10 Oct 2023
Excimer lasers typically employed in displays production can also be used to make superconducting tape for magnetic-confinement reactors.
Excimer lasers from Coherent could be set for much wider use in fusion reactor applications, after the US-headquartered photonics giant signed a “letter of intent” with Japan’s Faraday 1867 Holdings.
Kanagawa-headquartered Faraday 1867 is said to be the world’s leading manufacturer of high-temperature superconducting (HTS) tape, via its subsidiary Faraday Factory Japan.
The tape is used in strong electromagnets that are used to confine plasma in magnetic-confinement fusion reactors.
According to the UK fusion startup Tokamak Energy, magnetic fields are used in the tokamak to confine and control the electrically charged plasma that constitutes the fusion reactor’s “fuel”.
These strong fields allow the plasma to be heated to a temperature above 100 million degrees Celsius - the threshold required for fusion to be a commercially viable energy source - and powerful magnets in spherical tokamaks enable more compact confinement, increasing plasma density and power while eliminating the need for expensive cooling with liquid helium.
The magnetic fields are generated by passing large electrical currents around arrays of electromagnet coils that circle the plasma, and those magnets are wound from what Tokamak Energy calls “groundbreaking” HTS tapes.
Faraday Factory has been producing HTS tapes since 2012, and Coherent says that demand for the tape is expected to increase by a factor of ten between now and 2027.
Several manufacturing steps are needed to make the tape, with the Japanese firm using ion beam assisted deposition (IBAD), pulsed laser deposition (PLD), silver magnetron sputtering, and copper electrochemical plating.
“PLD is an extremely powerful tool to grow high-quality functional coatings,” says Faraday Factory on its web site. “The deposition process takes place from a plume produced by a laser beam hitting the target on metal tape with buffer layers at elevated temperature.
“[The] HTS compound is a complex oxide material; the PLD method plays an important role in producing [an] HTS layer with [a] strictly controlled composition, thickness, and microstructure."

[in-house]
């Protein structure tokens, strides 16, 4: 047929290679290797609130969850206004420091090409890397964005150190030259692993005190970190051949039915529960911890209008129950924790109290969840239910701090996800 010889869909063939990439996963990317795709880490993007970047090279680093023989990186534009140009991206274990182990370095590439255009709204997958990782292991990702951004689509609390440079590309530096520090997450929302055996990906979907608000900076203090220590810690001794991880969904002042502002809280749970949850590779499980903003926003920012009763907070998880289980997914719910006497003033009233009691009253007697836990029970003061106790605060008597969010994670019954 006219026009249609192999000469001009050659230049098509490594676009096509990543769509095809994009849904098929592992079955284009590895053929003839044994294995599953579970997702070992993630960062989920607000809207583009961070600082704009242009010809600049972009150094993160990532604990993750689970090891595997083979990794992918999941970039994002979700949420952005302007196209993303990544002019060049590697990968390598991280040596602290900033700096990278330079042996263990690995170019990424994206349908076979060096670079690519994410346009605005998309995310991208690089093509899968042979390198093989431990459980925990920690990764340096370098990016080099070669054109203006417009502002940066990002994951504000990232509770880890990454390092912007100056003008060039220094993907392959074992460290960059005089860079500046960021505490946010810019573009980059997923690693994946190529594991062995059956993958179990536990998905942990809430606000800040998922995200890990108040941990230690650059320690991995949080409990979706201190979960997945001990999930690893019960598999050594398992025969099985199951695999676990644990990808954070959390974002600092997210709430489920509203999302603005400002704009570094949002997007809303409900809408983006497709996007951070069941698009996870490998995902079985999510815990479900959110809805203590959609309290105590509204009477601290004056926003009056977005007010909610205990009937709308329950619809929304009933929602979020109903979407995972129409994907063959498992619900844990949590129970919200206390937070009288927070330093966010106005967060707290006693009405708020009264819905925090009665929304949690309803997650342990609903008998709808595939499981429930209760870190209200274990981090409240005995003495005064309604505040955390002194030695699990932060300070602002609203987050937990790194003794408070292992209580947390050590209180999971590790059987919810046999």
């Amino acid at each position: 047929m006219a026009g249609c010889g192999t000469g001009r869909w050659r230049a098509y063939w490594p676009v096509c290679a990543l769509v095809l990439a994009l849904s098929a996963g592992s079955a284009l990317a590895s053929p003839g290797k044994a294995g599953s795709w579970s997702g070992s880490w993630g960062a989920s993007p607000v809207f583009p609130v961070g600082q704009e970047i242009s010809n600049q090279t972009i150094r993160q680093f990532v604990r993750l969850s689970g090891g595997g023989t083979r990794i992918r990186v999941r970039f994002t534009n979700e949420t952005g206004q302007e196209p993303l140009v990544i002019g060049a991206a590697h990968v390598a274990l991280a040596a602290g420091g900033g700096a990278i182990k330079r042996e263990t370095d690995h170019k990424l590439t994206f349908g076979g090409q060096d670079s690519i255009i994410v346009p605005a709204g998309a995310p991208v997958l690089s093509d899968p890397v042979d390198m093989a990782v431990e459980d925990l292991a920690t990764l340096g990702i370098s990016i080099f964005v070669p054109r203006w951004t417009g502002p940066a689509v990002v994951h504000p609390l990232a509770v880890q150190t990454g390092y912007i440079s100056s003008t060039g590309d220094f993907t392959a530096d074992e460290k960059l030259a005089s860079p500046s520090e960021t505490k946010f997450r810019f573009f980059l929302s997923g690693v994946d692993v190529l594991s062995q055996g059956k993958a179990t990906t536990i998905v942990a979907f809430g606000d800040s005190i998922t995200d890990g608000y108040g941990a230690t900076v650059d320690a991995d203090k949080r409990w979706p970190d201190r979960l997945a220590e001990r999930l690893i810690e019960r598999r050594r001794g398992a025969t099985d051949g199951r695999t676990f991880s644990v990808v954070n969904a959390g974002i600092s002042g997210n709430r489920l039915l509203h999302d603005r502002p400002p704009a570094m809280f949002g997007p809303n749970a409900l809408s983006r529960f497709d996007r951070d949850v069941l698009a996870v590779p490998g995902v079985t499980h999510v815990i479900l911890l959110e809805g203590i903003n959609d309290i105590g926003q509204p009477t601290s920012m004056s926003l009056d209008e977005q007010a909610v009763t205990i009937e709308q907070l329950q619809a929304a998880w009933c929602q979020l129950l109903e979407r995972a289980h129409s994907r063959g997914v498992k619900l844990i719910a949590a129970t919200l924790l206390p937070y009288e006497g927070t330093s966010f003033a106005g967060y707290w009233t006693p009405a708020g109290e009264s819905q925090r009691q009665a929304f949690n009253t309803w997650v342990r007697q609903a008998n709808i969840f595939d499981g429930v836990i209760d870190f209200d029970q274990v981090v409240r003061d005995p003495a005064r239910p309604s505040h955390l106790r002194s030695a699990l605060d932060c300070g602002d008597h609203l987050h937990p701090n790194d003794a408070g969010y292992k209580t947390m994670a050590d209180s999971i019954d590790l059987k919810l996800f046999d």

The letter of intent it has signed with Coherent is said to outline a strategy to increase HTS manufacturing capacity with the firm’s “LEAP” lasers.
“Coherent LEAP excimer lasers are the industry standard in PLD that enable the manufacturing of HTS tape,” Coherent stated. Based around argon fluoride (ArF), krypton fluoride (KrF), and xenon chloride (XeCl) sources emitting at 193 nm, 248 nm, and 308 nm, the LEAP lasers are available with output powers of up to 300 W.
They are already used in a range of industrial applications, for example in laser lift-off stages for organic LED and microLED display production.
Fusion and beyond
Kai Schmidt, senior VP of Coherent’s excimer laser business unit, commented: “We understand that countries in the nuclear fusion energy race are looking to ramp up sustainable supply chains of HTS tape on the order of thousands of kilometers per year to keep fusion technology development on a fast track.
“We have been partners with Faraday 1867 for more than ten years, and we are eager to supply the lasers that will support the production ramp-up phase of HTS tape.”
Sergey Lee, representative director at Faraday Factory Japan, added: “Applications for HTS tape go beyond fusion reactors: they include loss-less energy transmission, zero-carbon aviation and container ships, helium-free MRI systems, advanced propulsion for spaceships, and many more.
“Combined, these applications are driving the double-digit annual percentage growth of the market for HTS tape, which is increasing the urgency to invest in HTS tape manufacturing capacity.”
• In a further tie-up with Japanese companies, Coherent has agreed a deal that will see it receive $500 million each from the electronics giants Mitsubishi Electric and Denso, in exchange for a share in its silicon carbide (SiC) wafer business.
The $1 billion deal will result in the two Japanese firms each taking a 12.5 per cent stake in a new subsidiary company, while Coherent retains a controlling 75 per cent share.
The development follows a strategic review of the SiC business initiated earlier this year, and although it does not impact Coherent’s photonics-related operations directly, it should enable the parent company to focus almost entirely on its lasers, optics, and photonics efforts.
Demand for SiC-based, wide-bandgap power electronic devices is expected to grow exponentially with the shift to all-electric vehicles and power transmission, and Coherent has long been a key supplier of the basic SiC materials from which individual semiconductor devices are fabricated.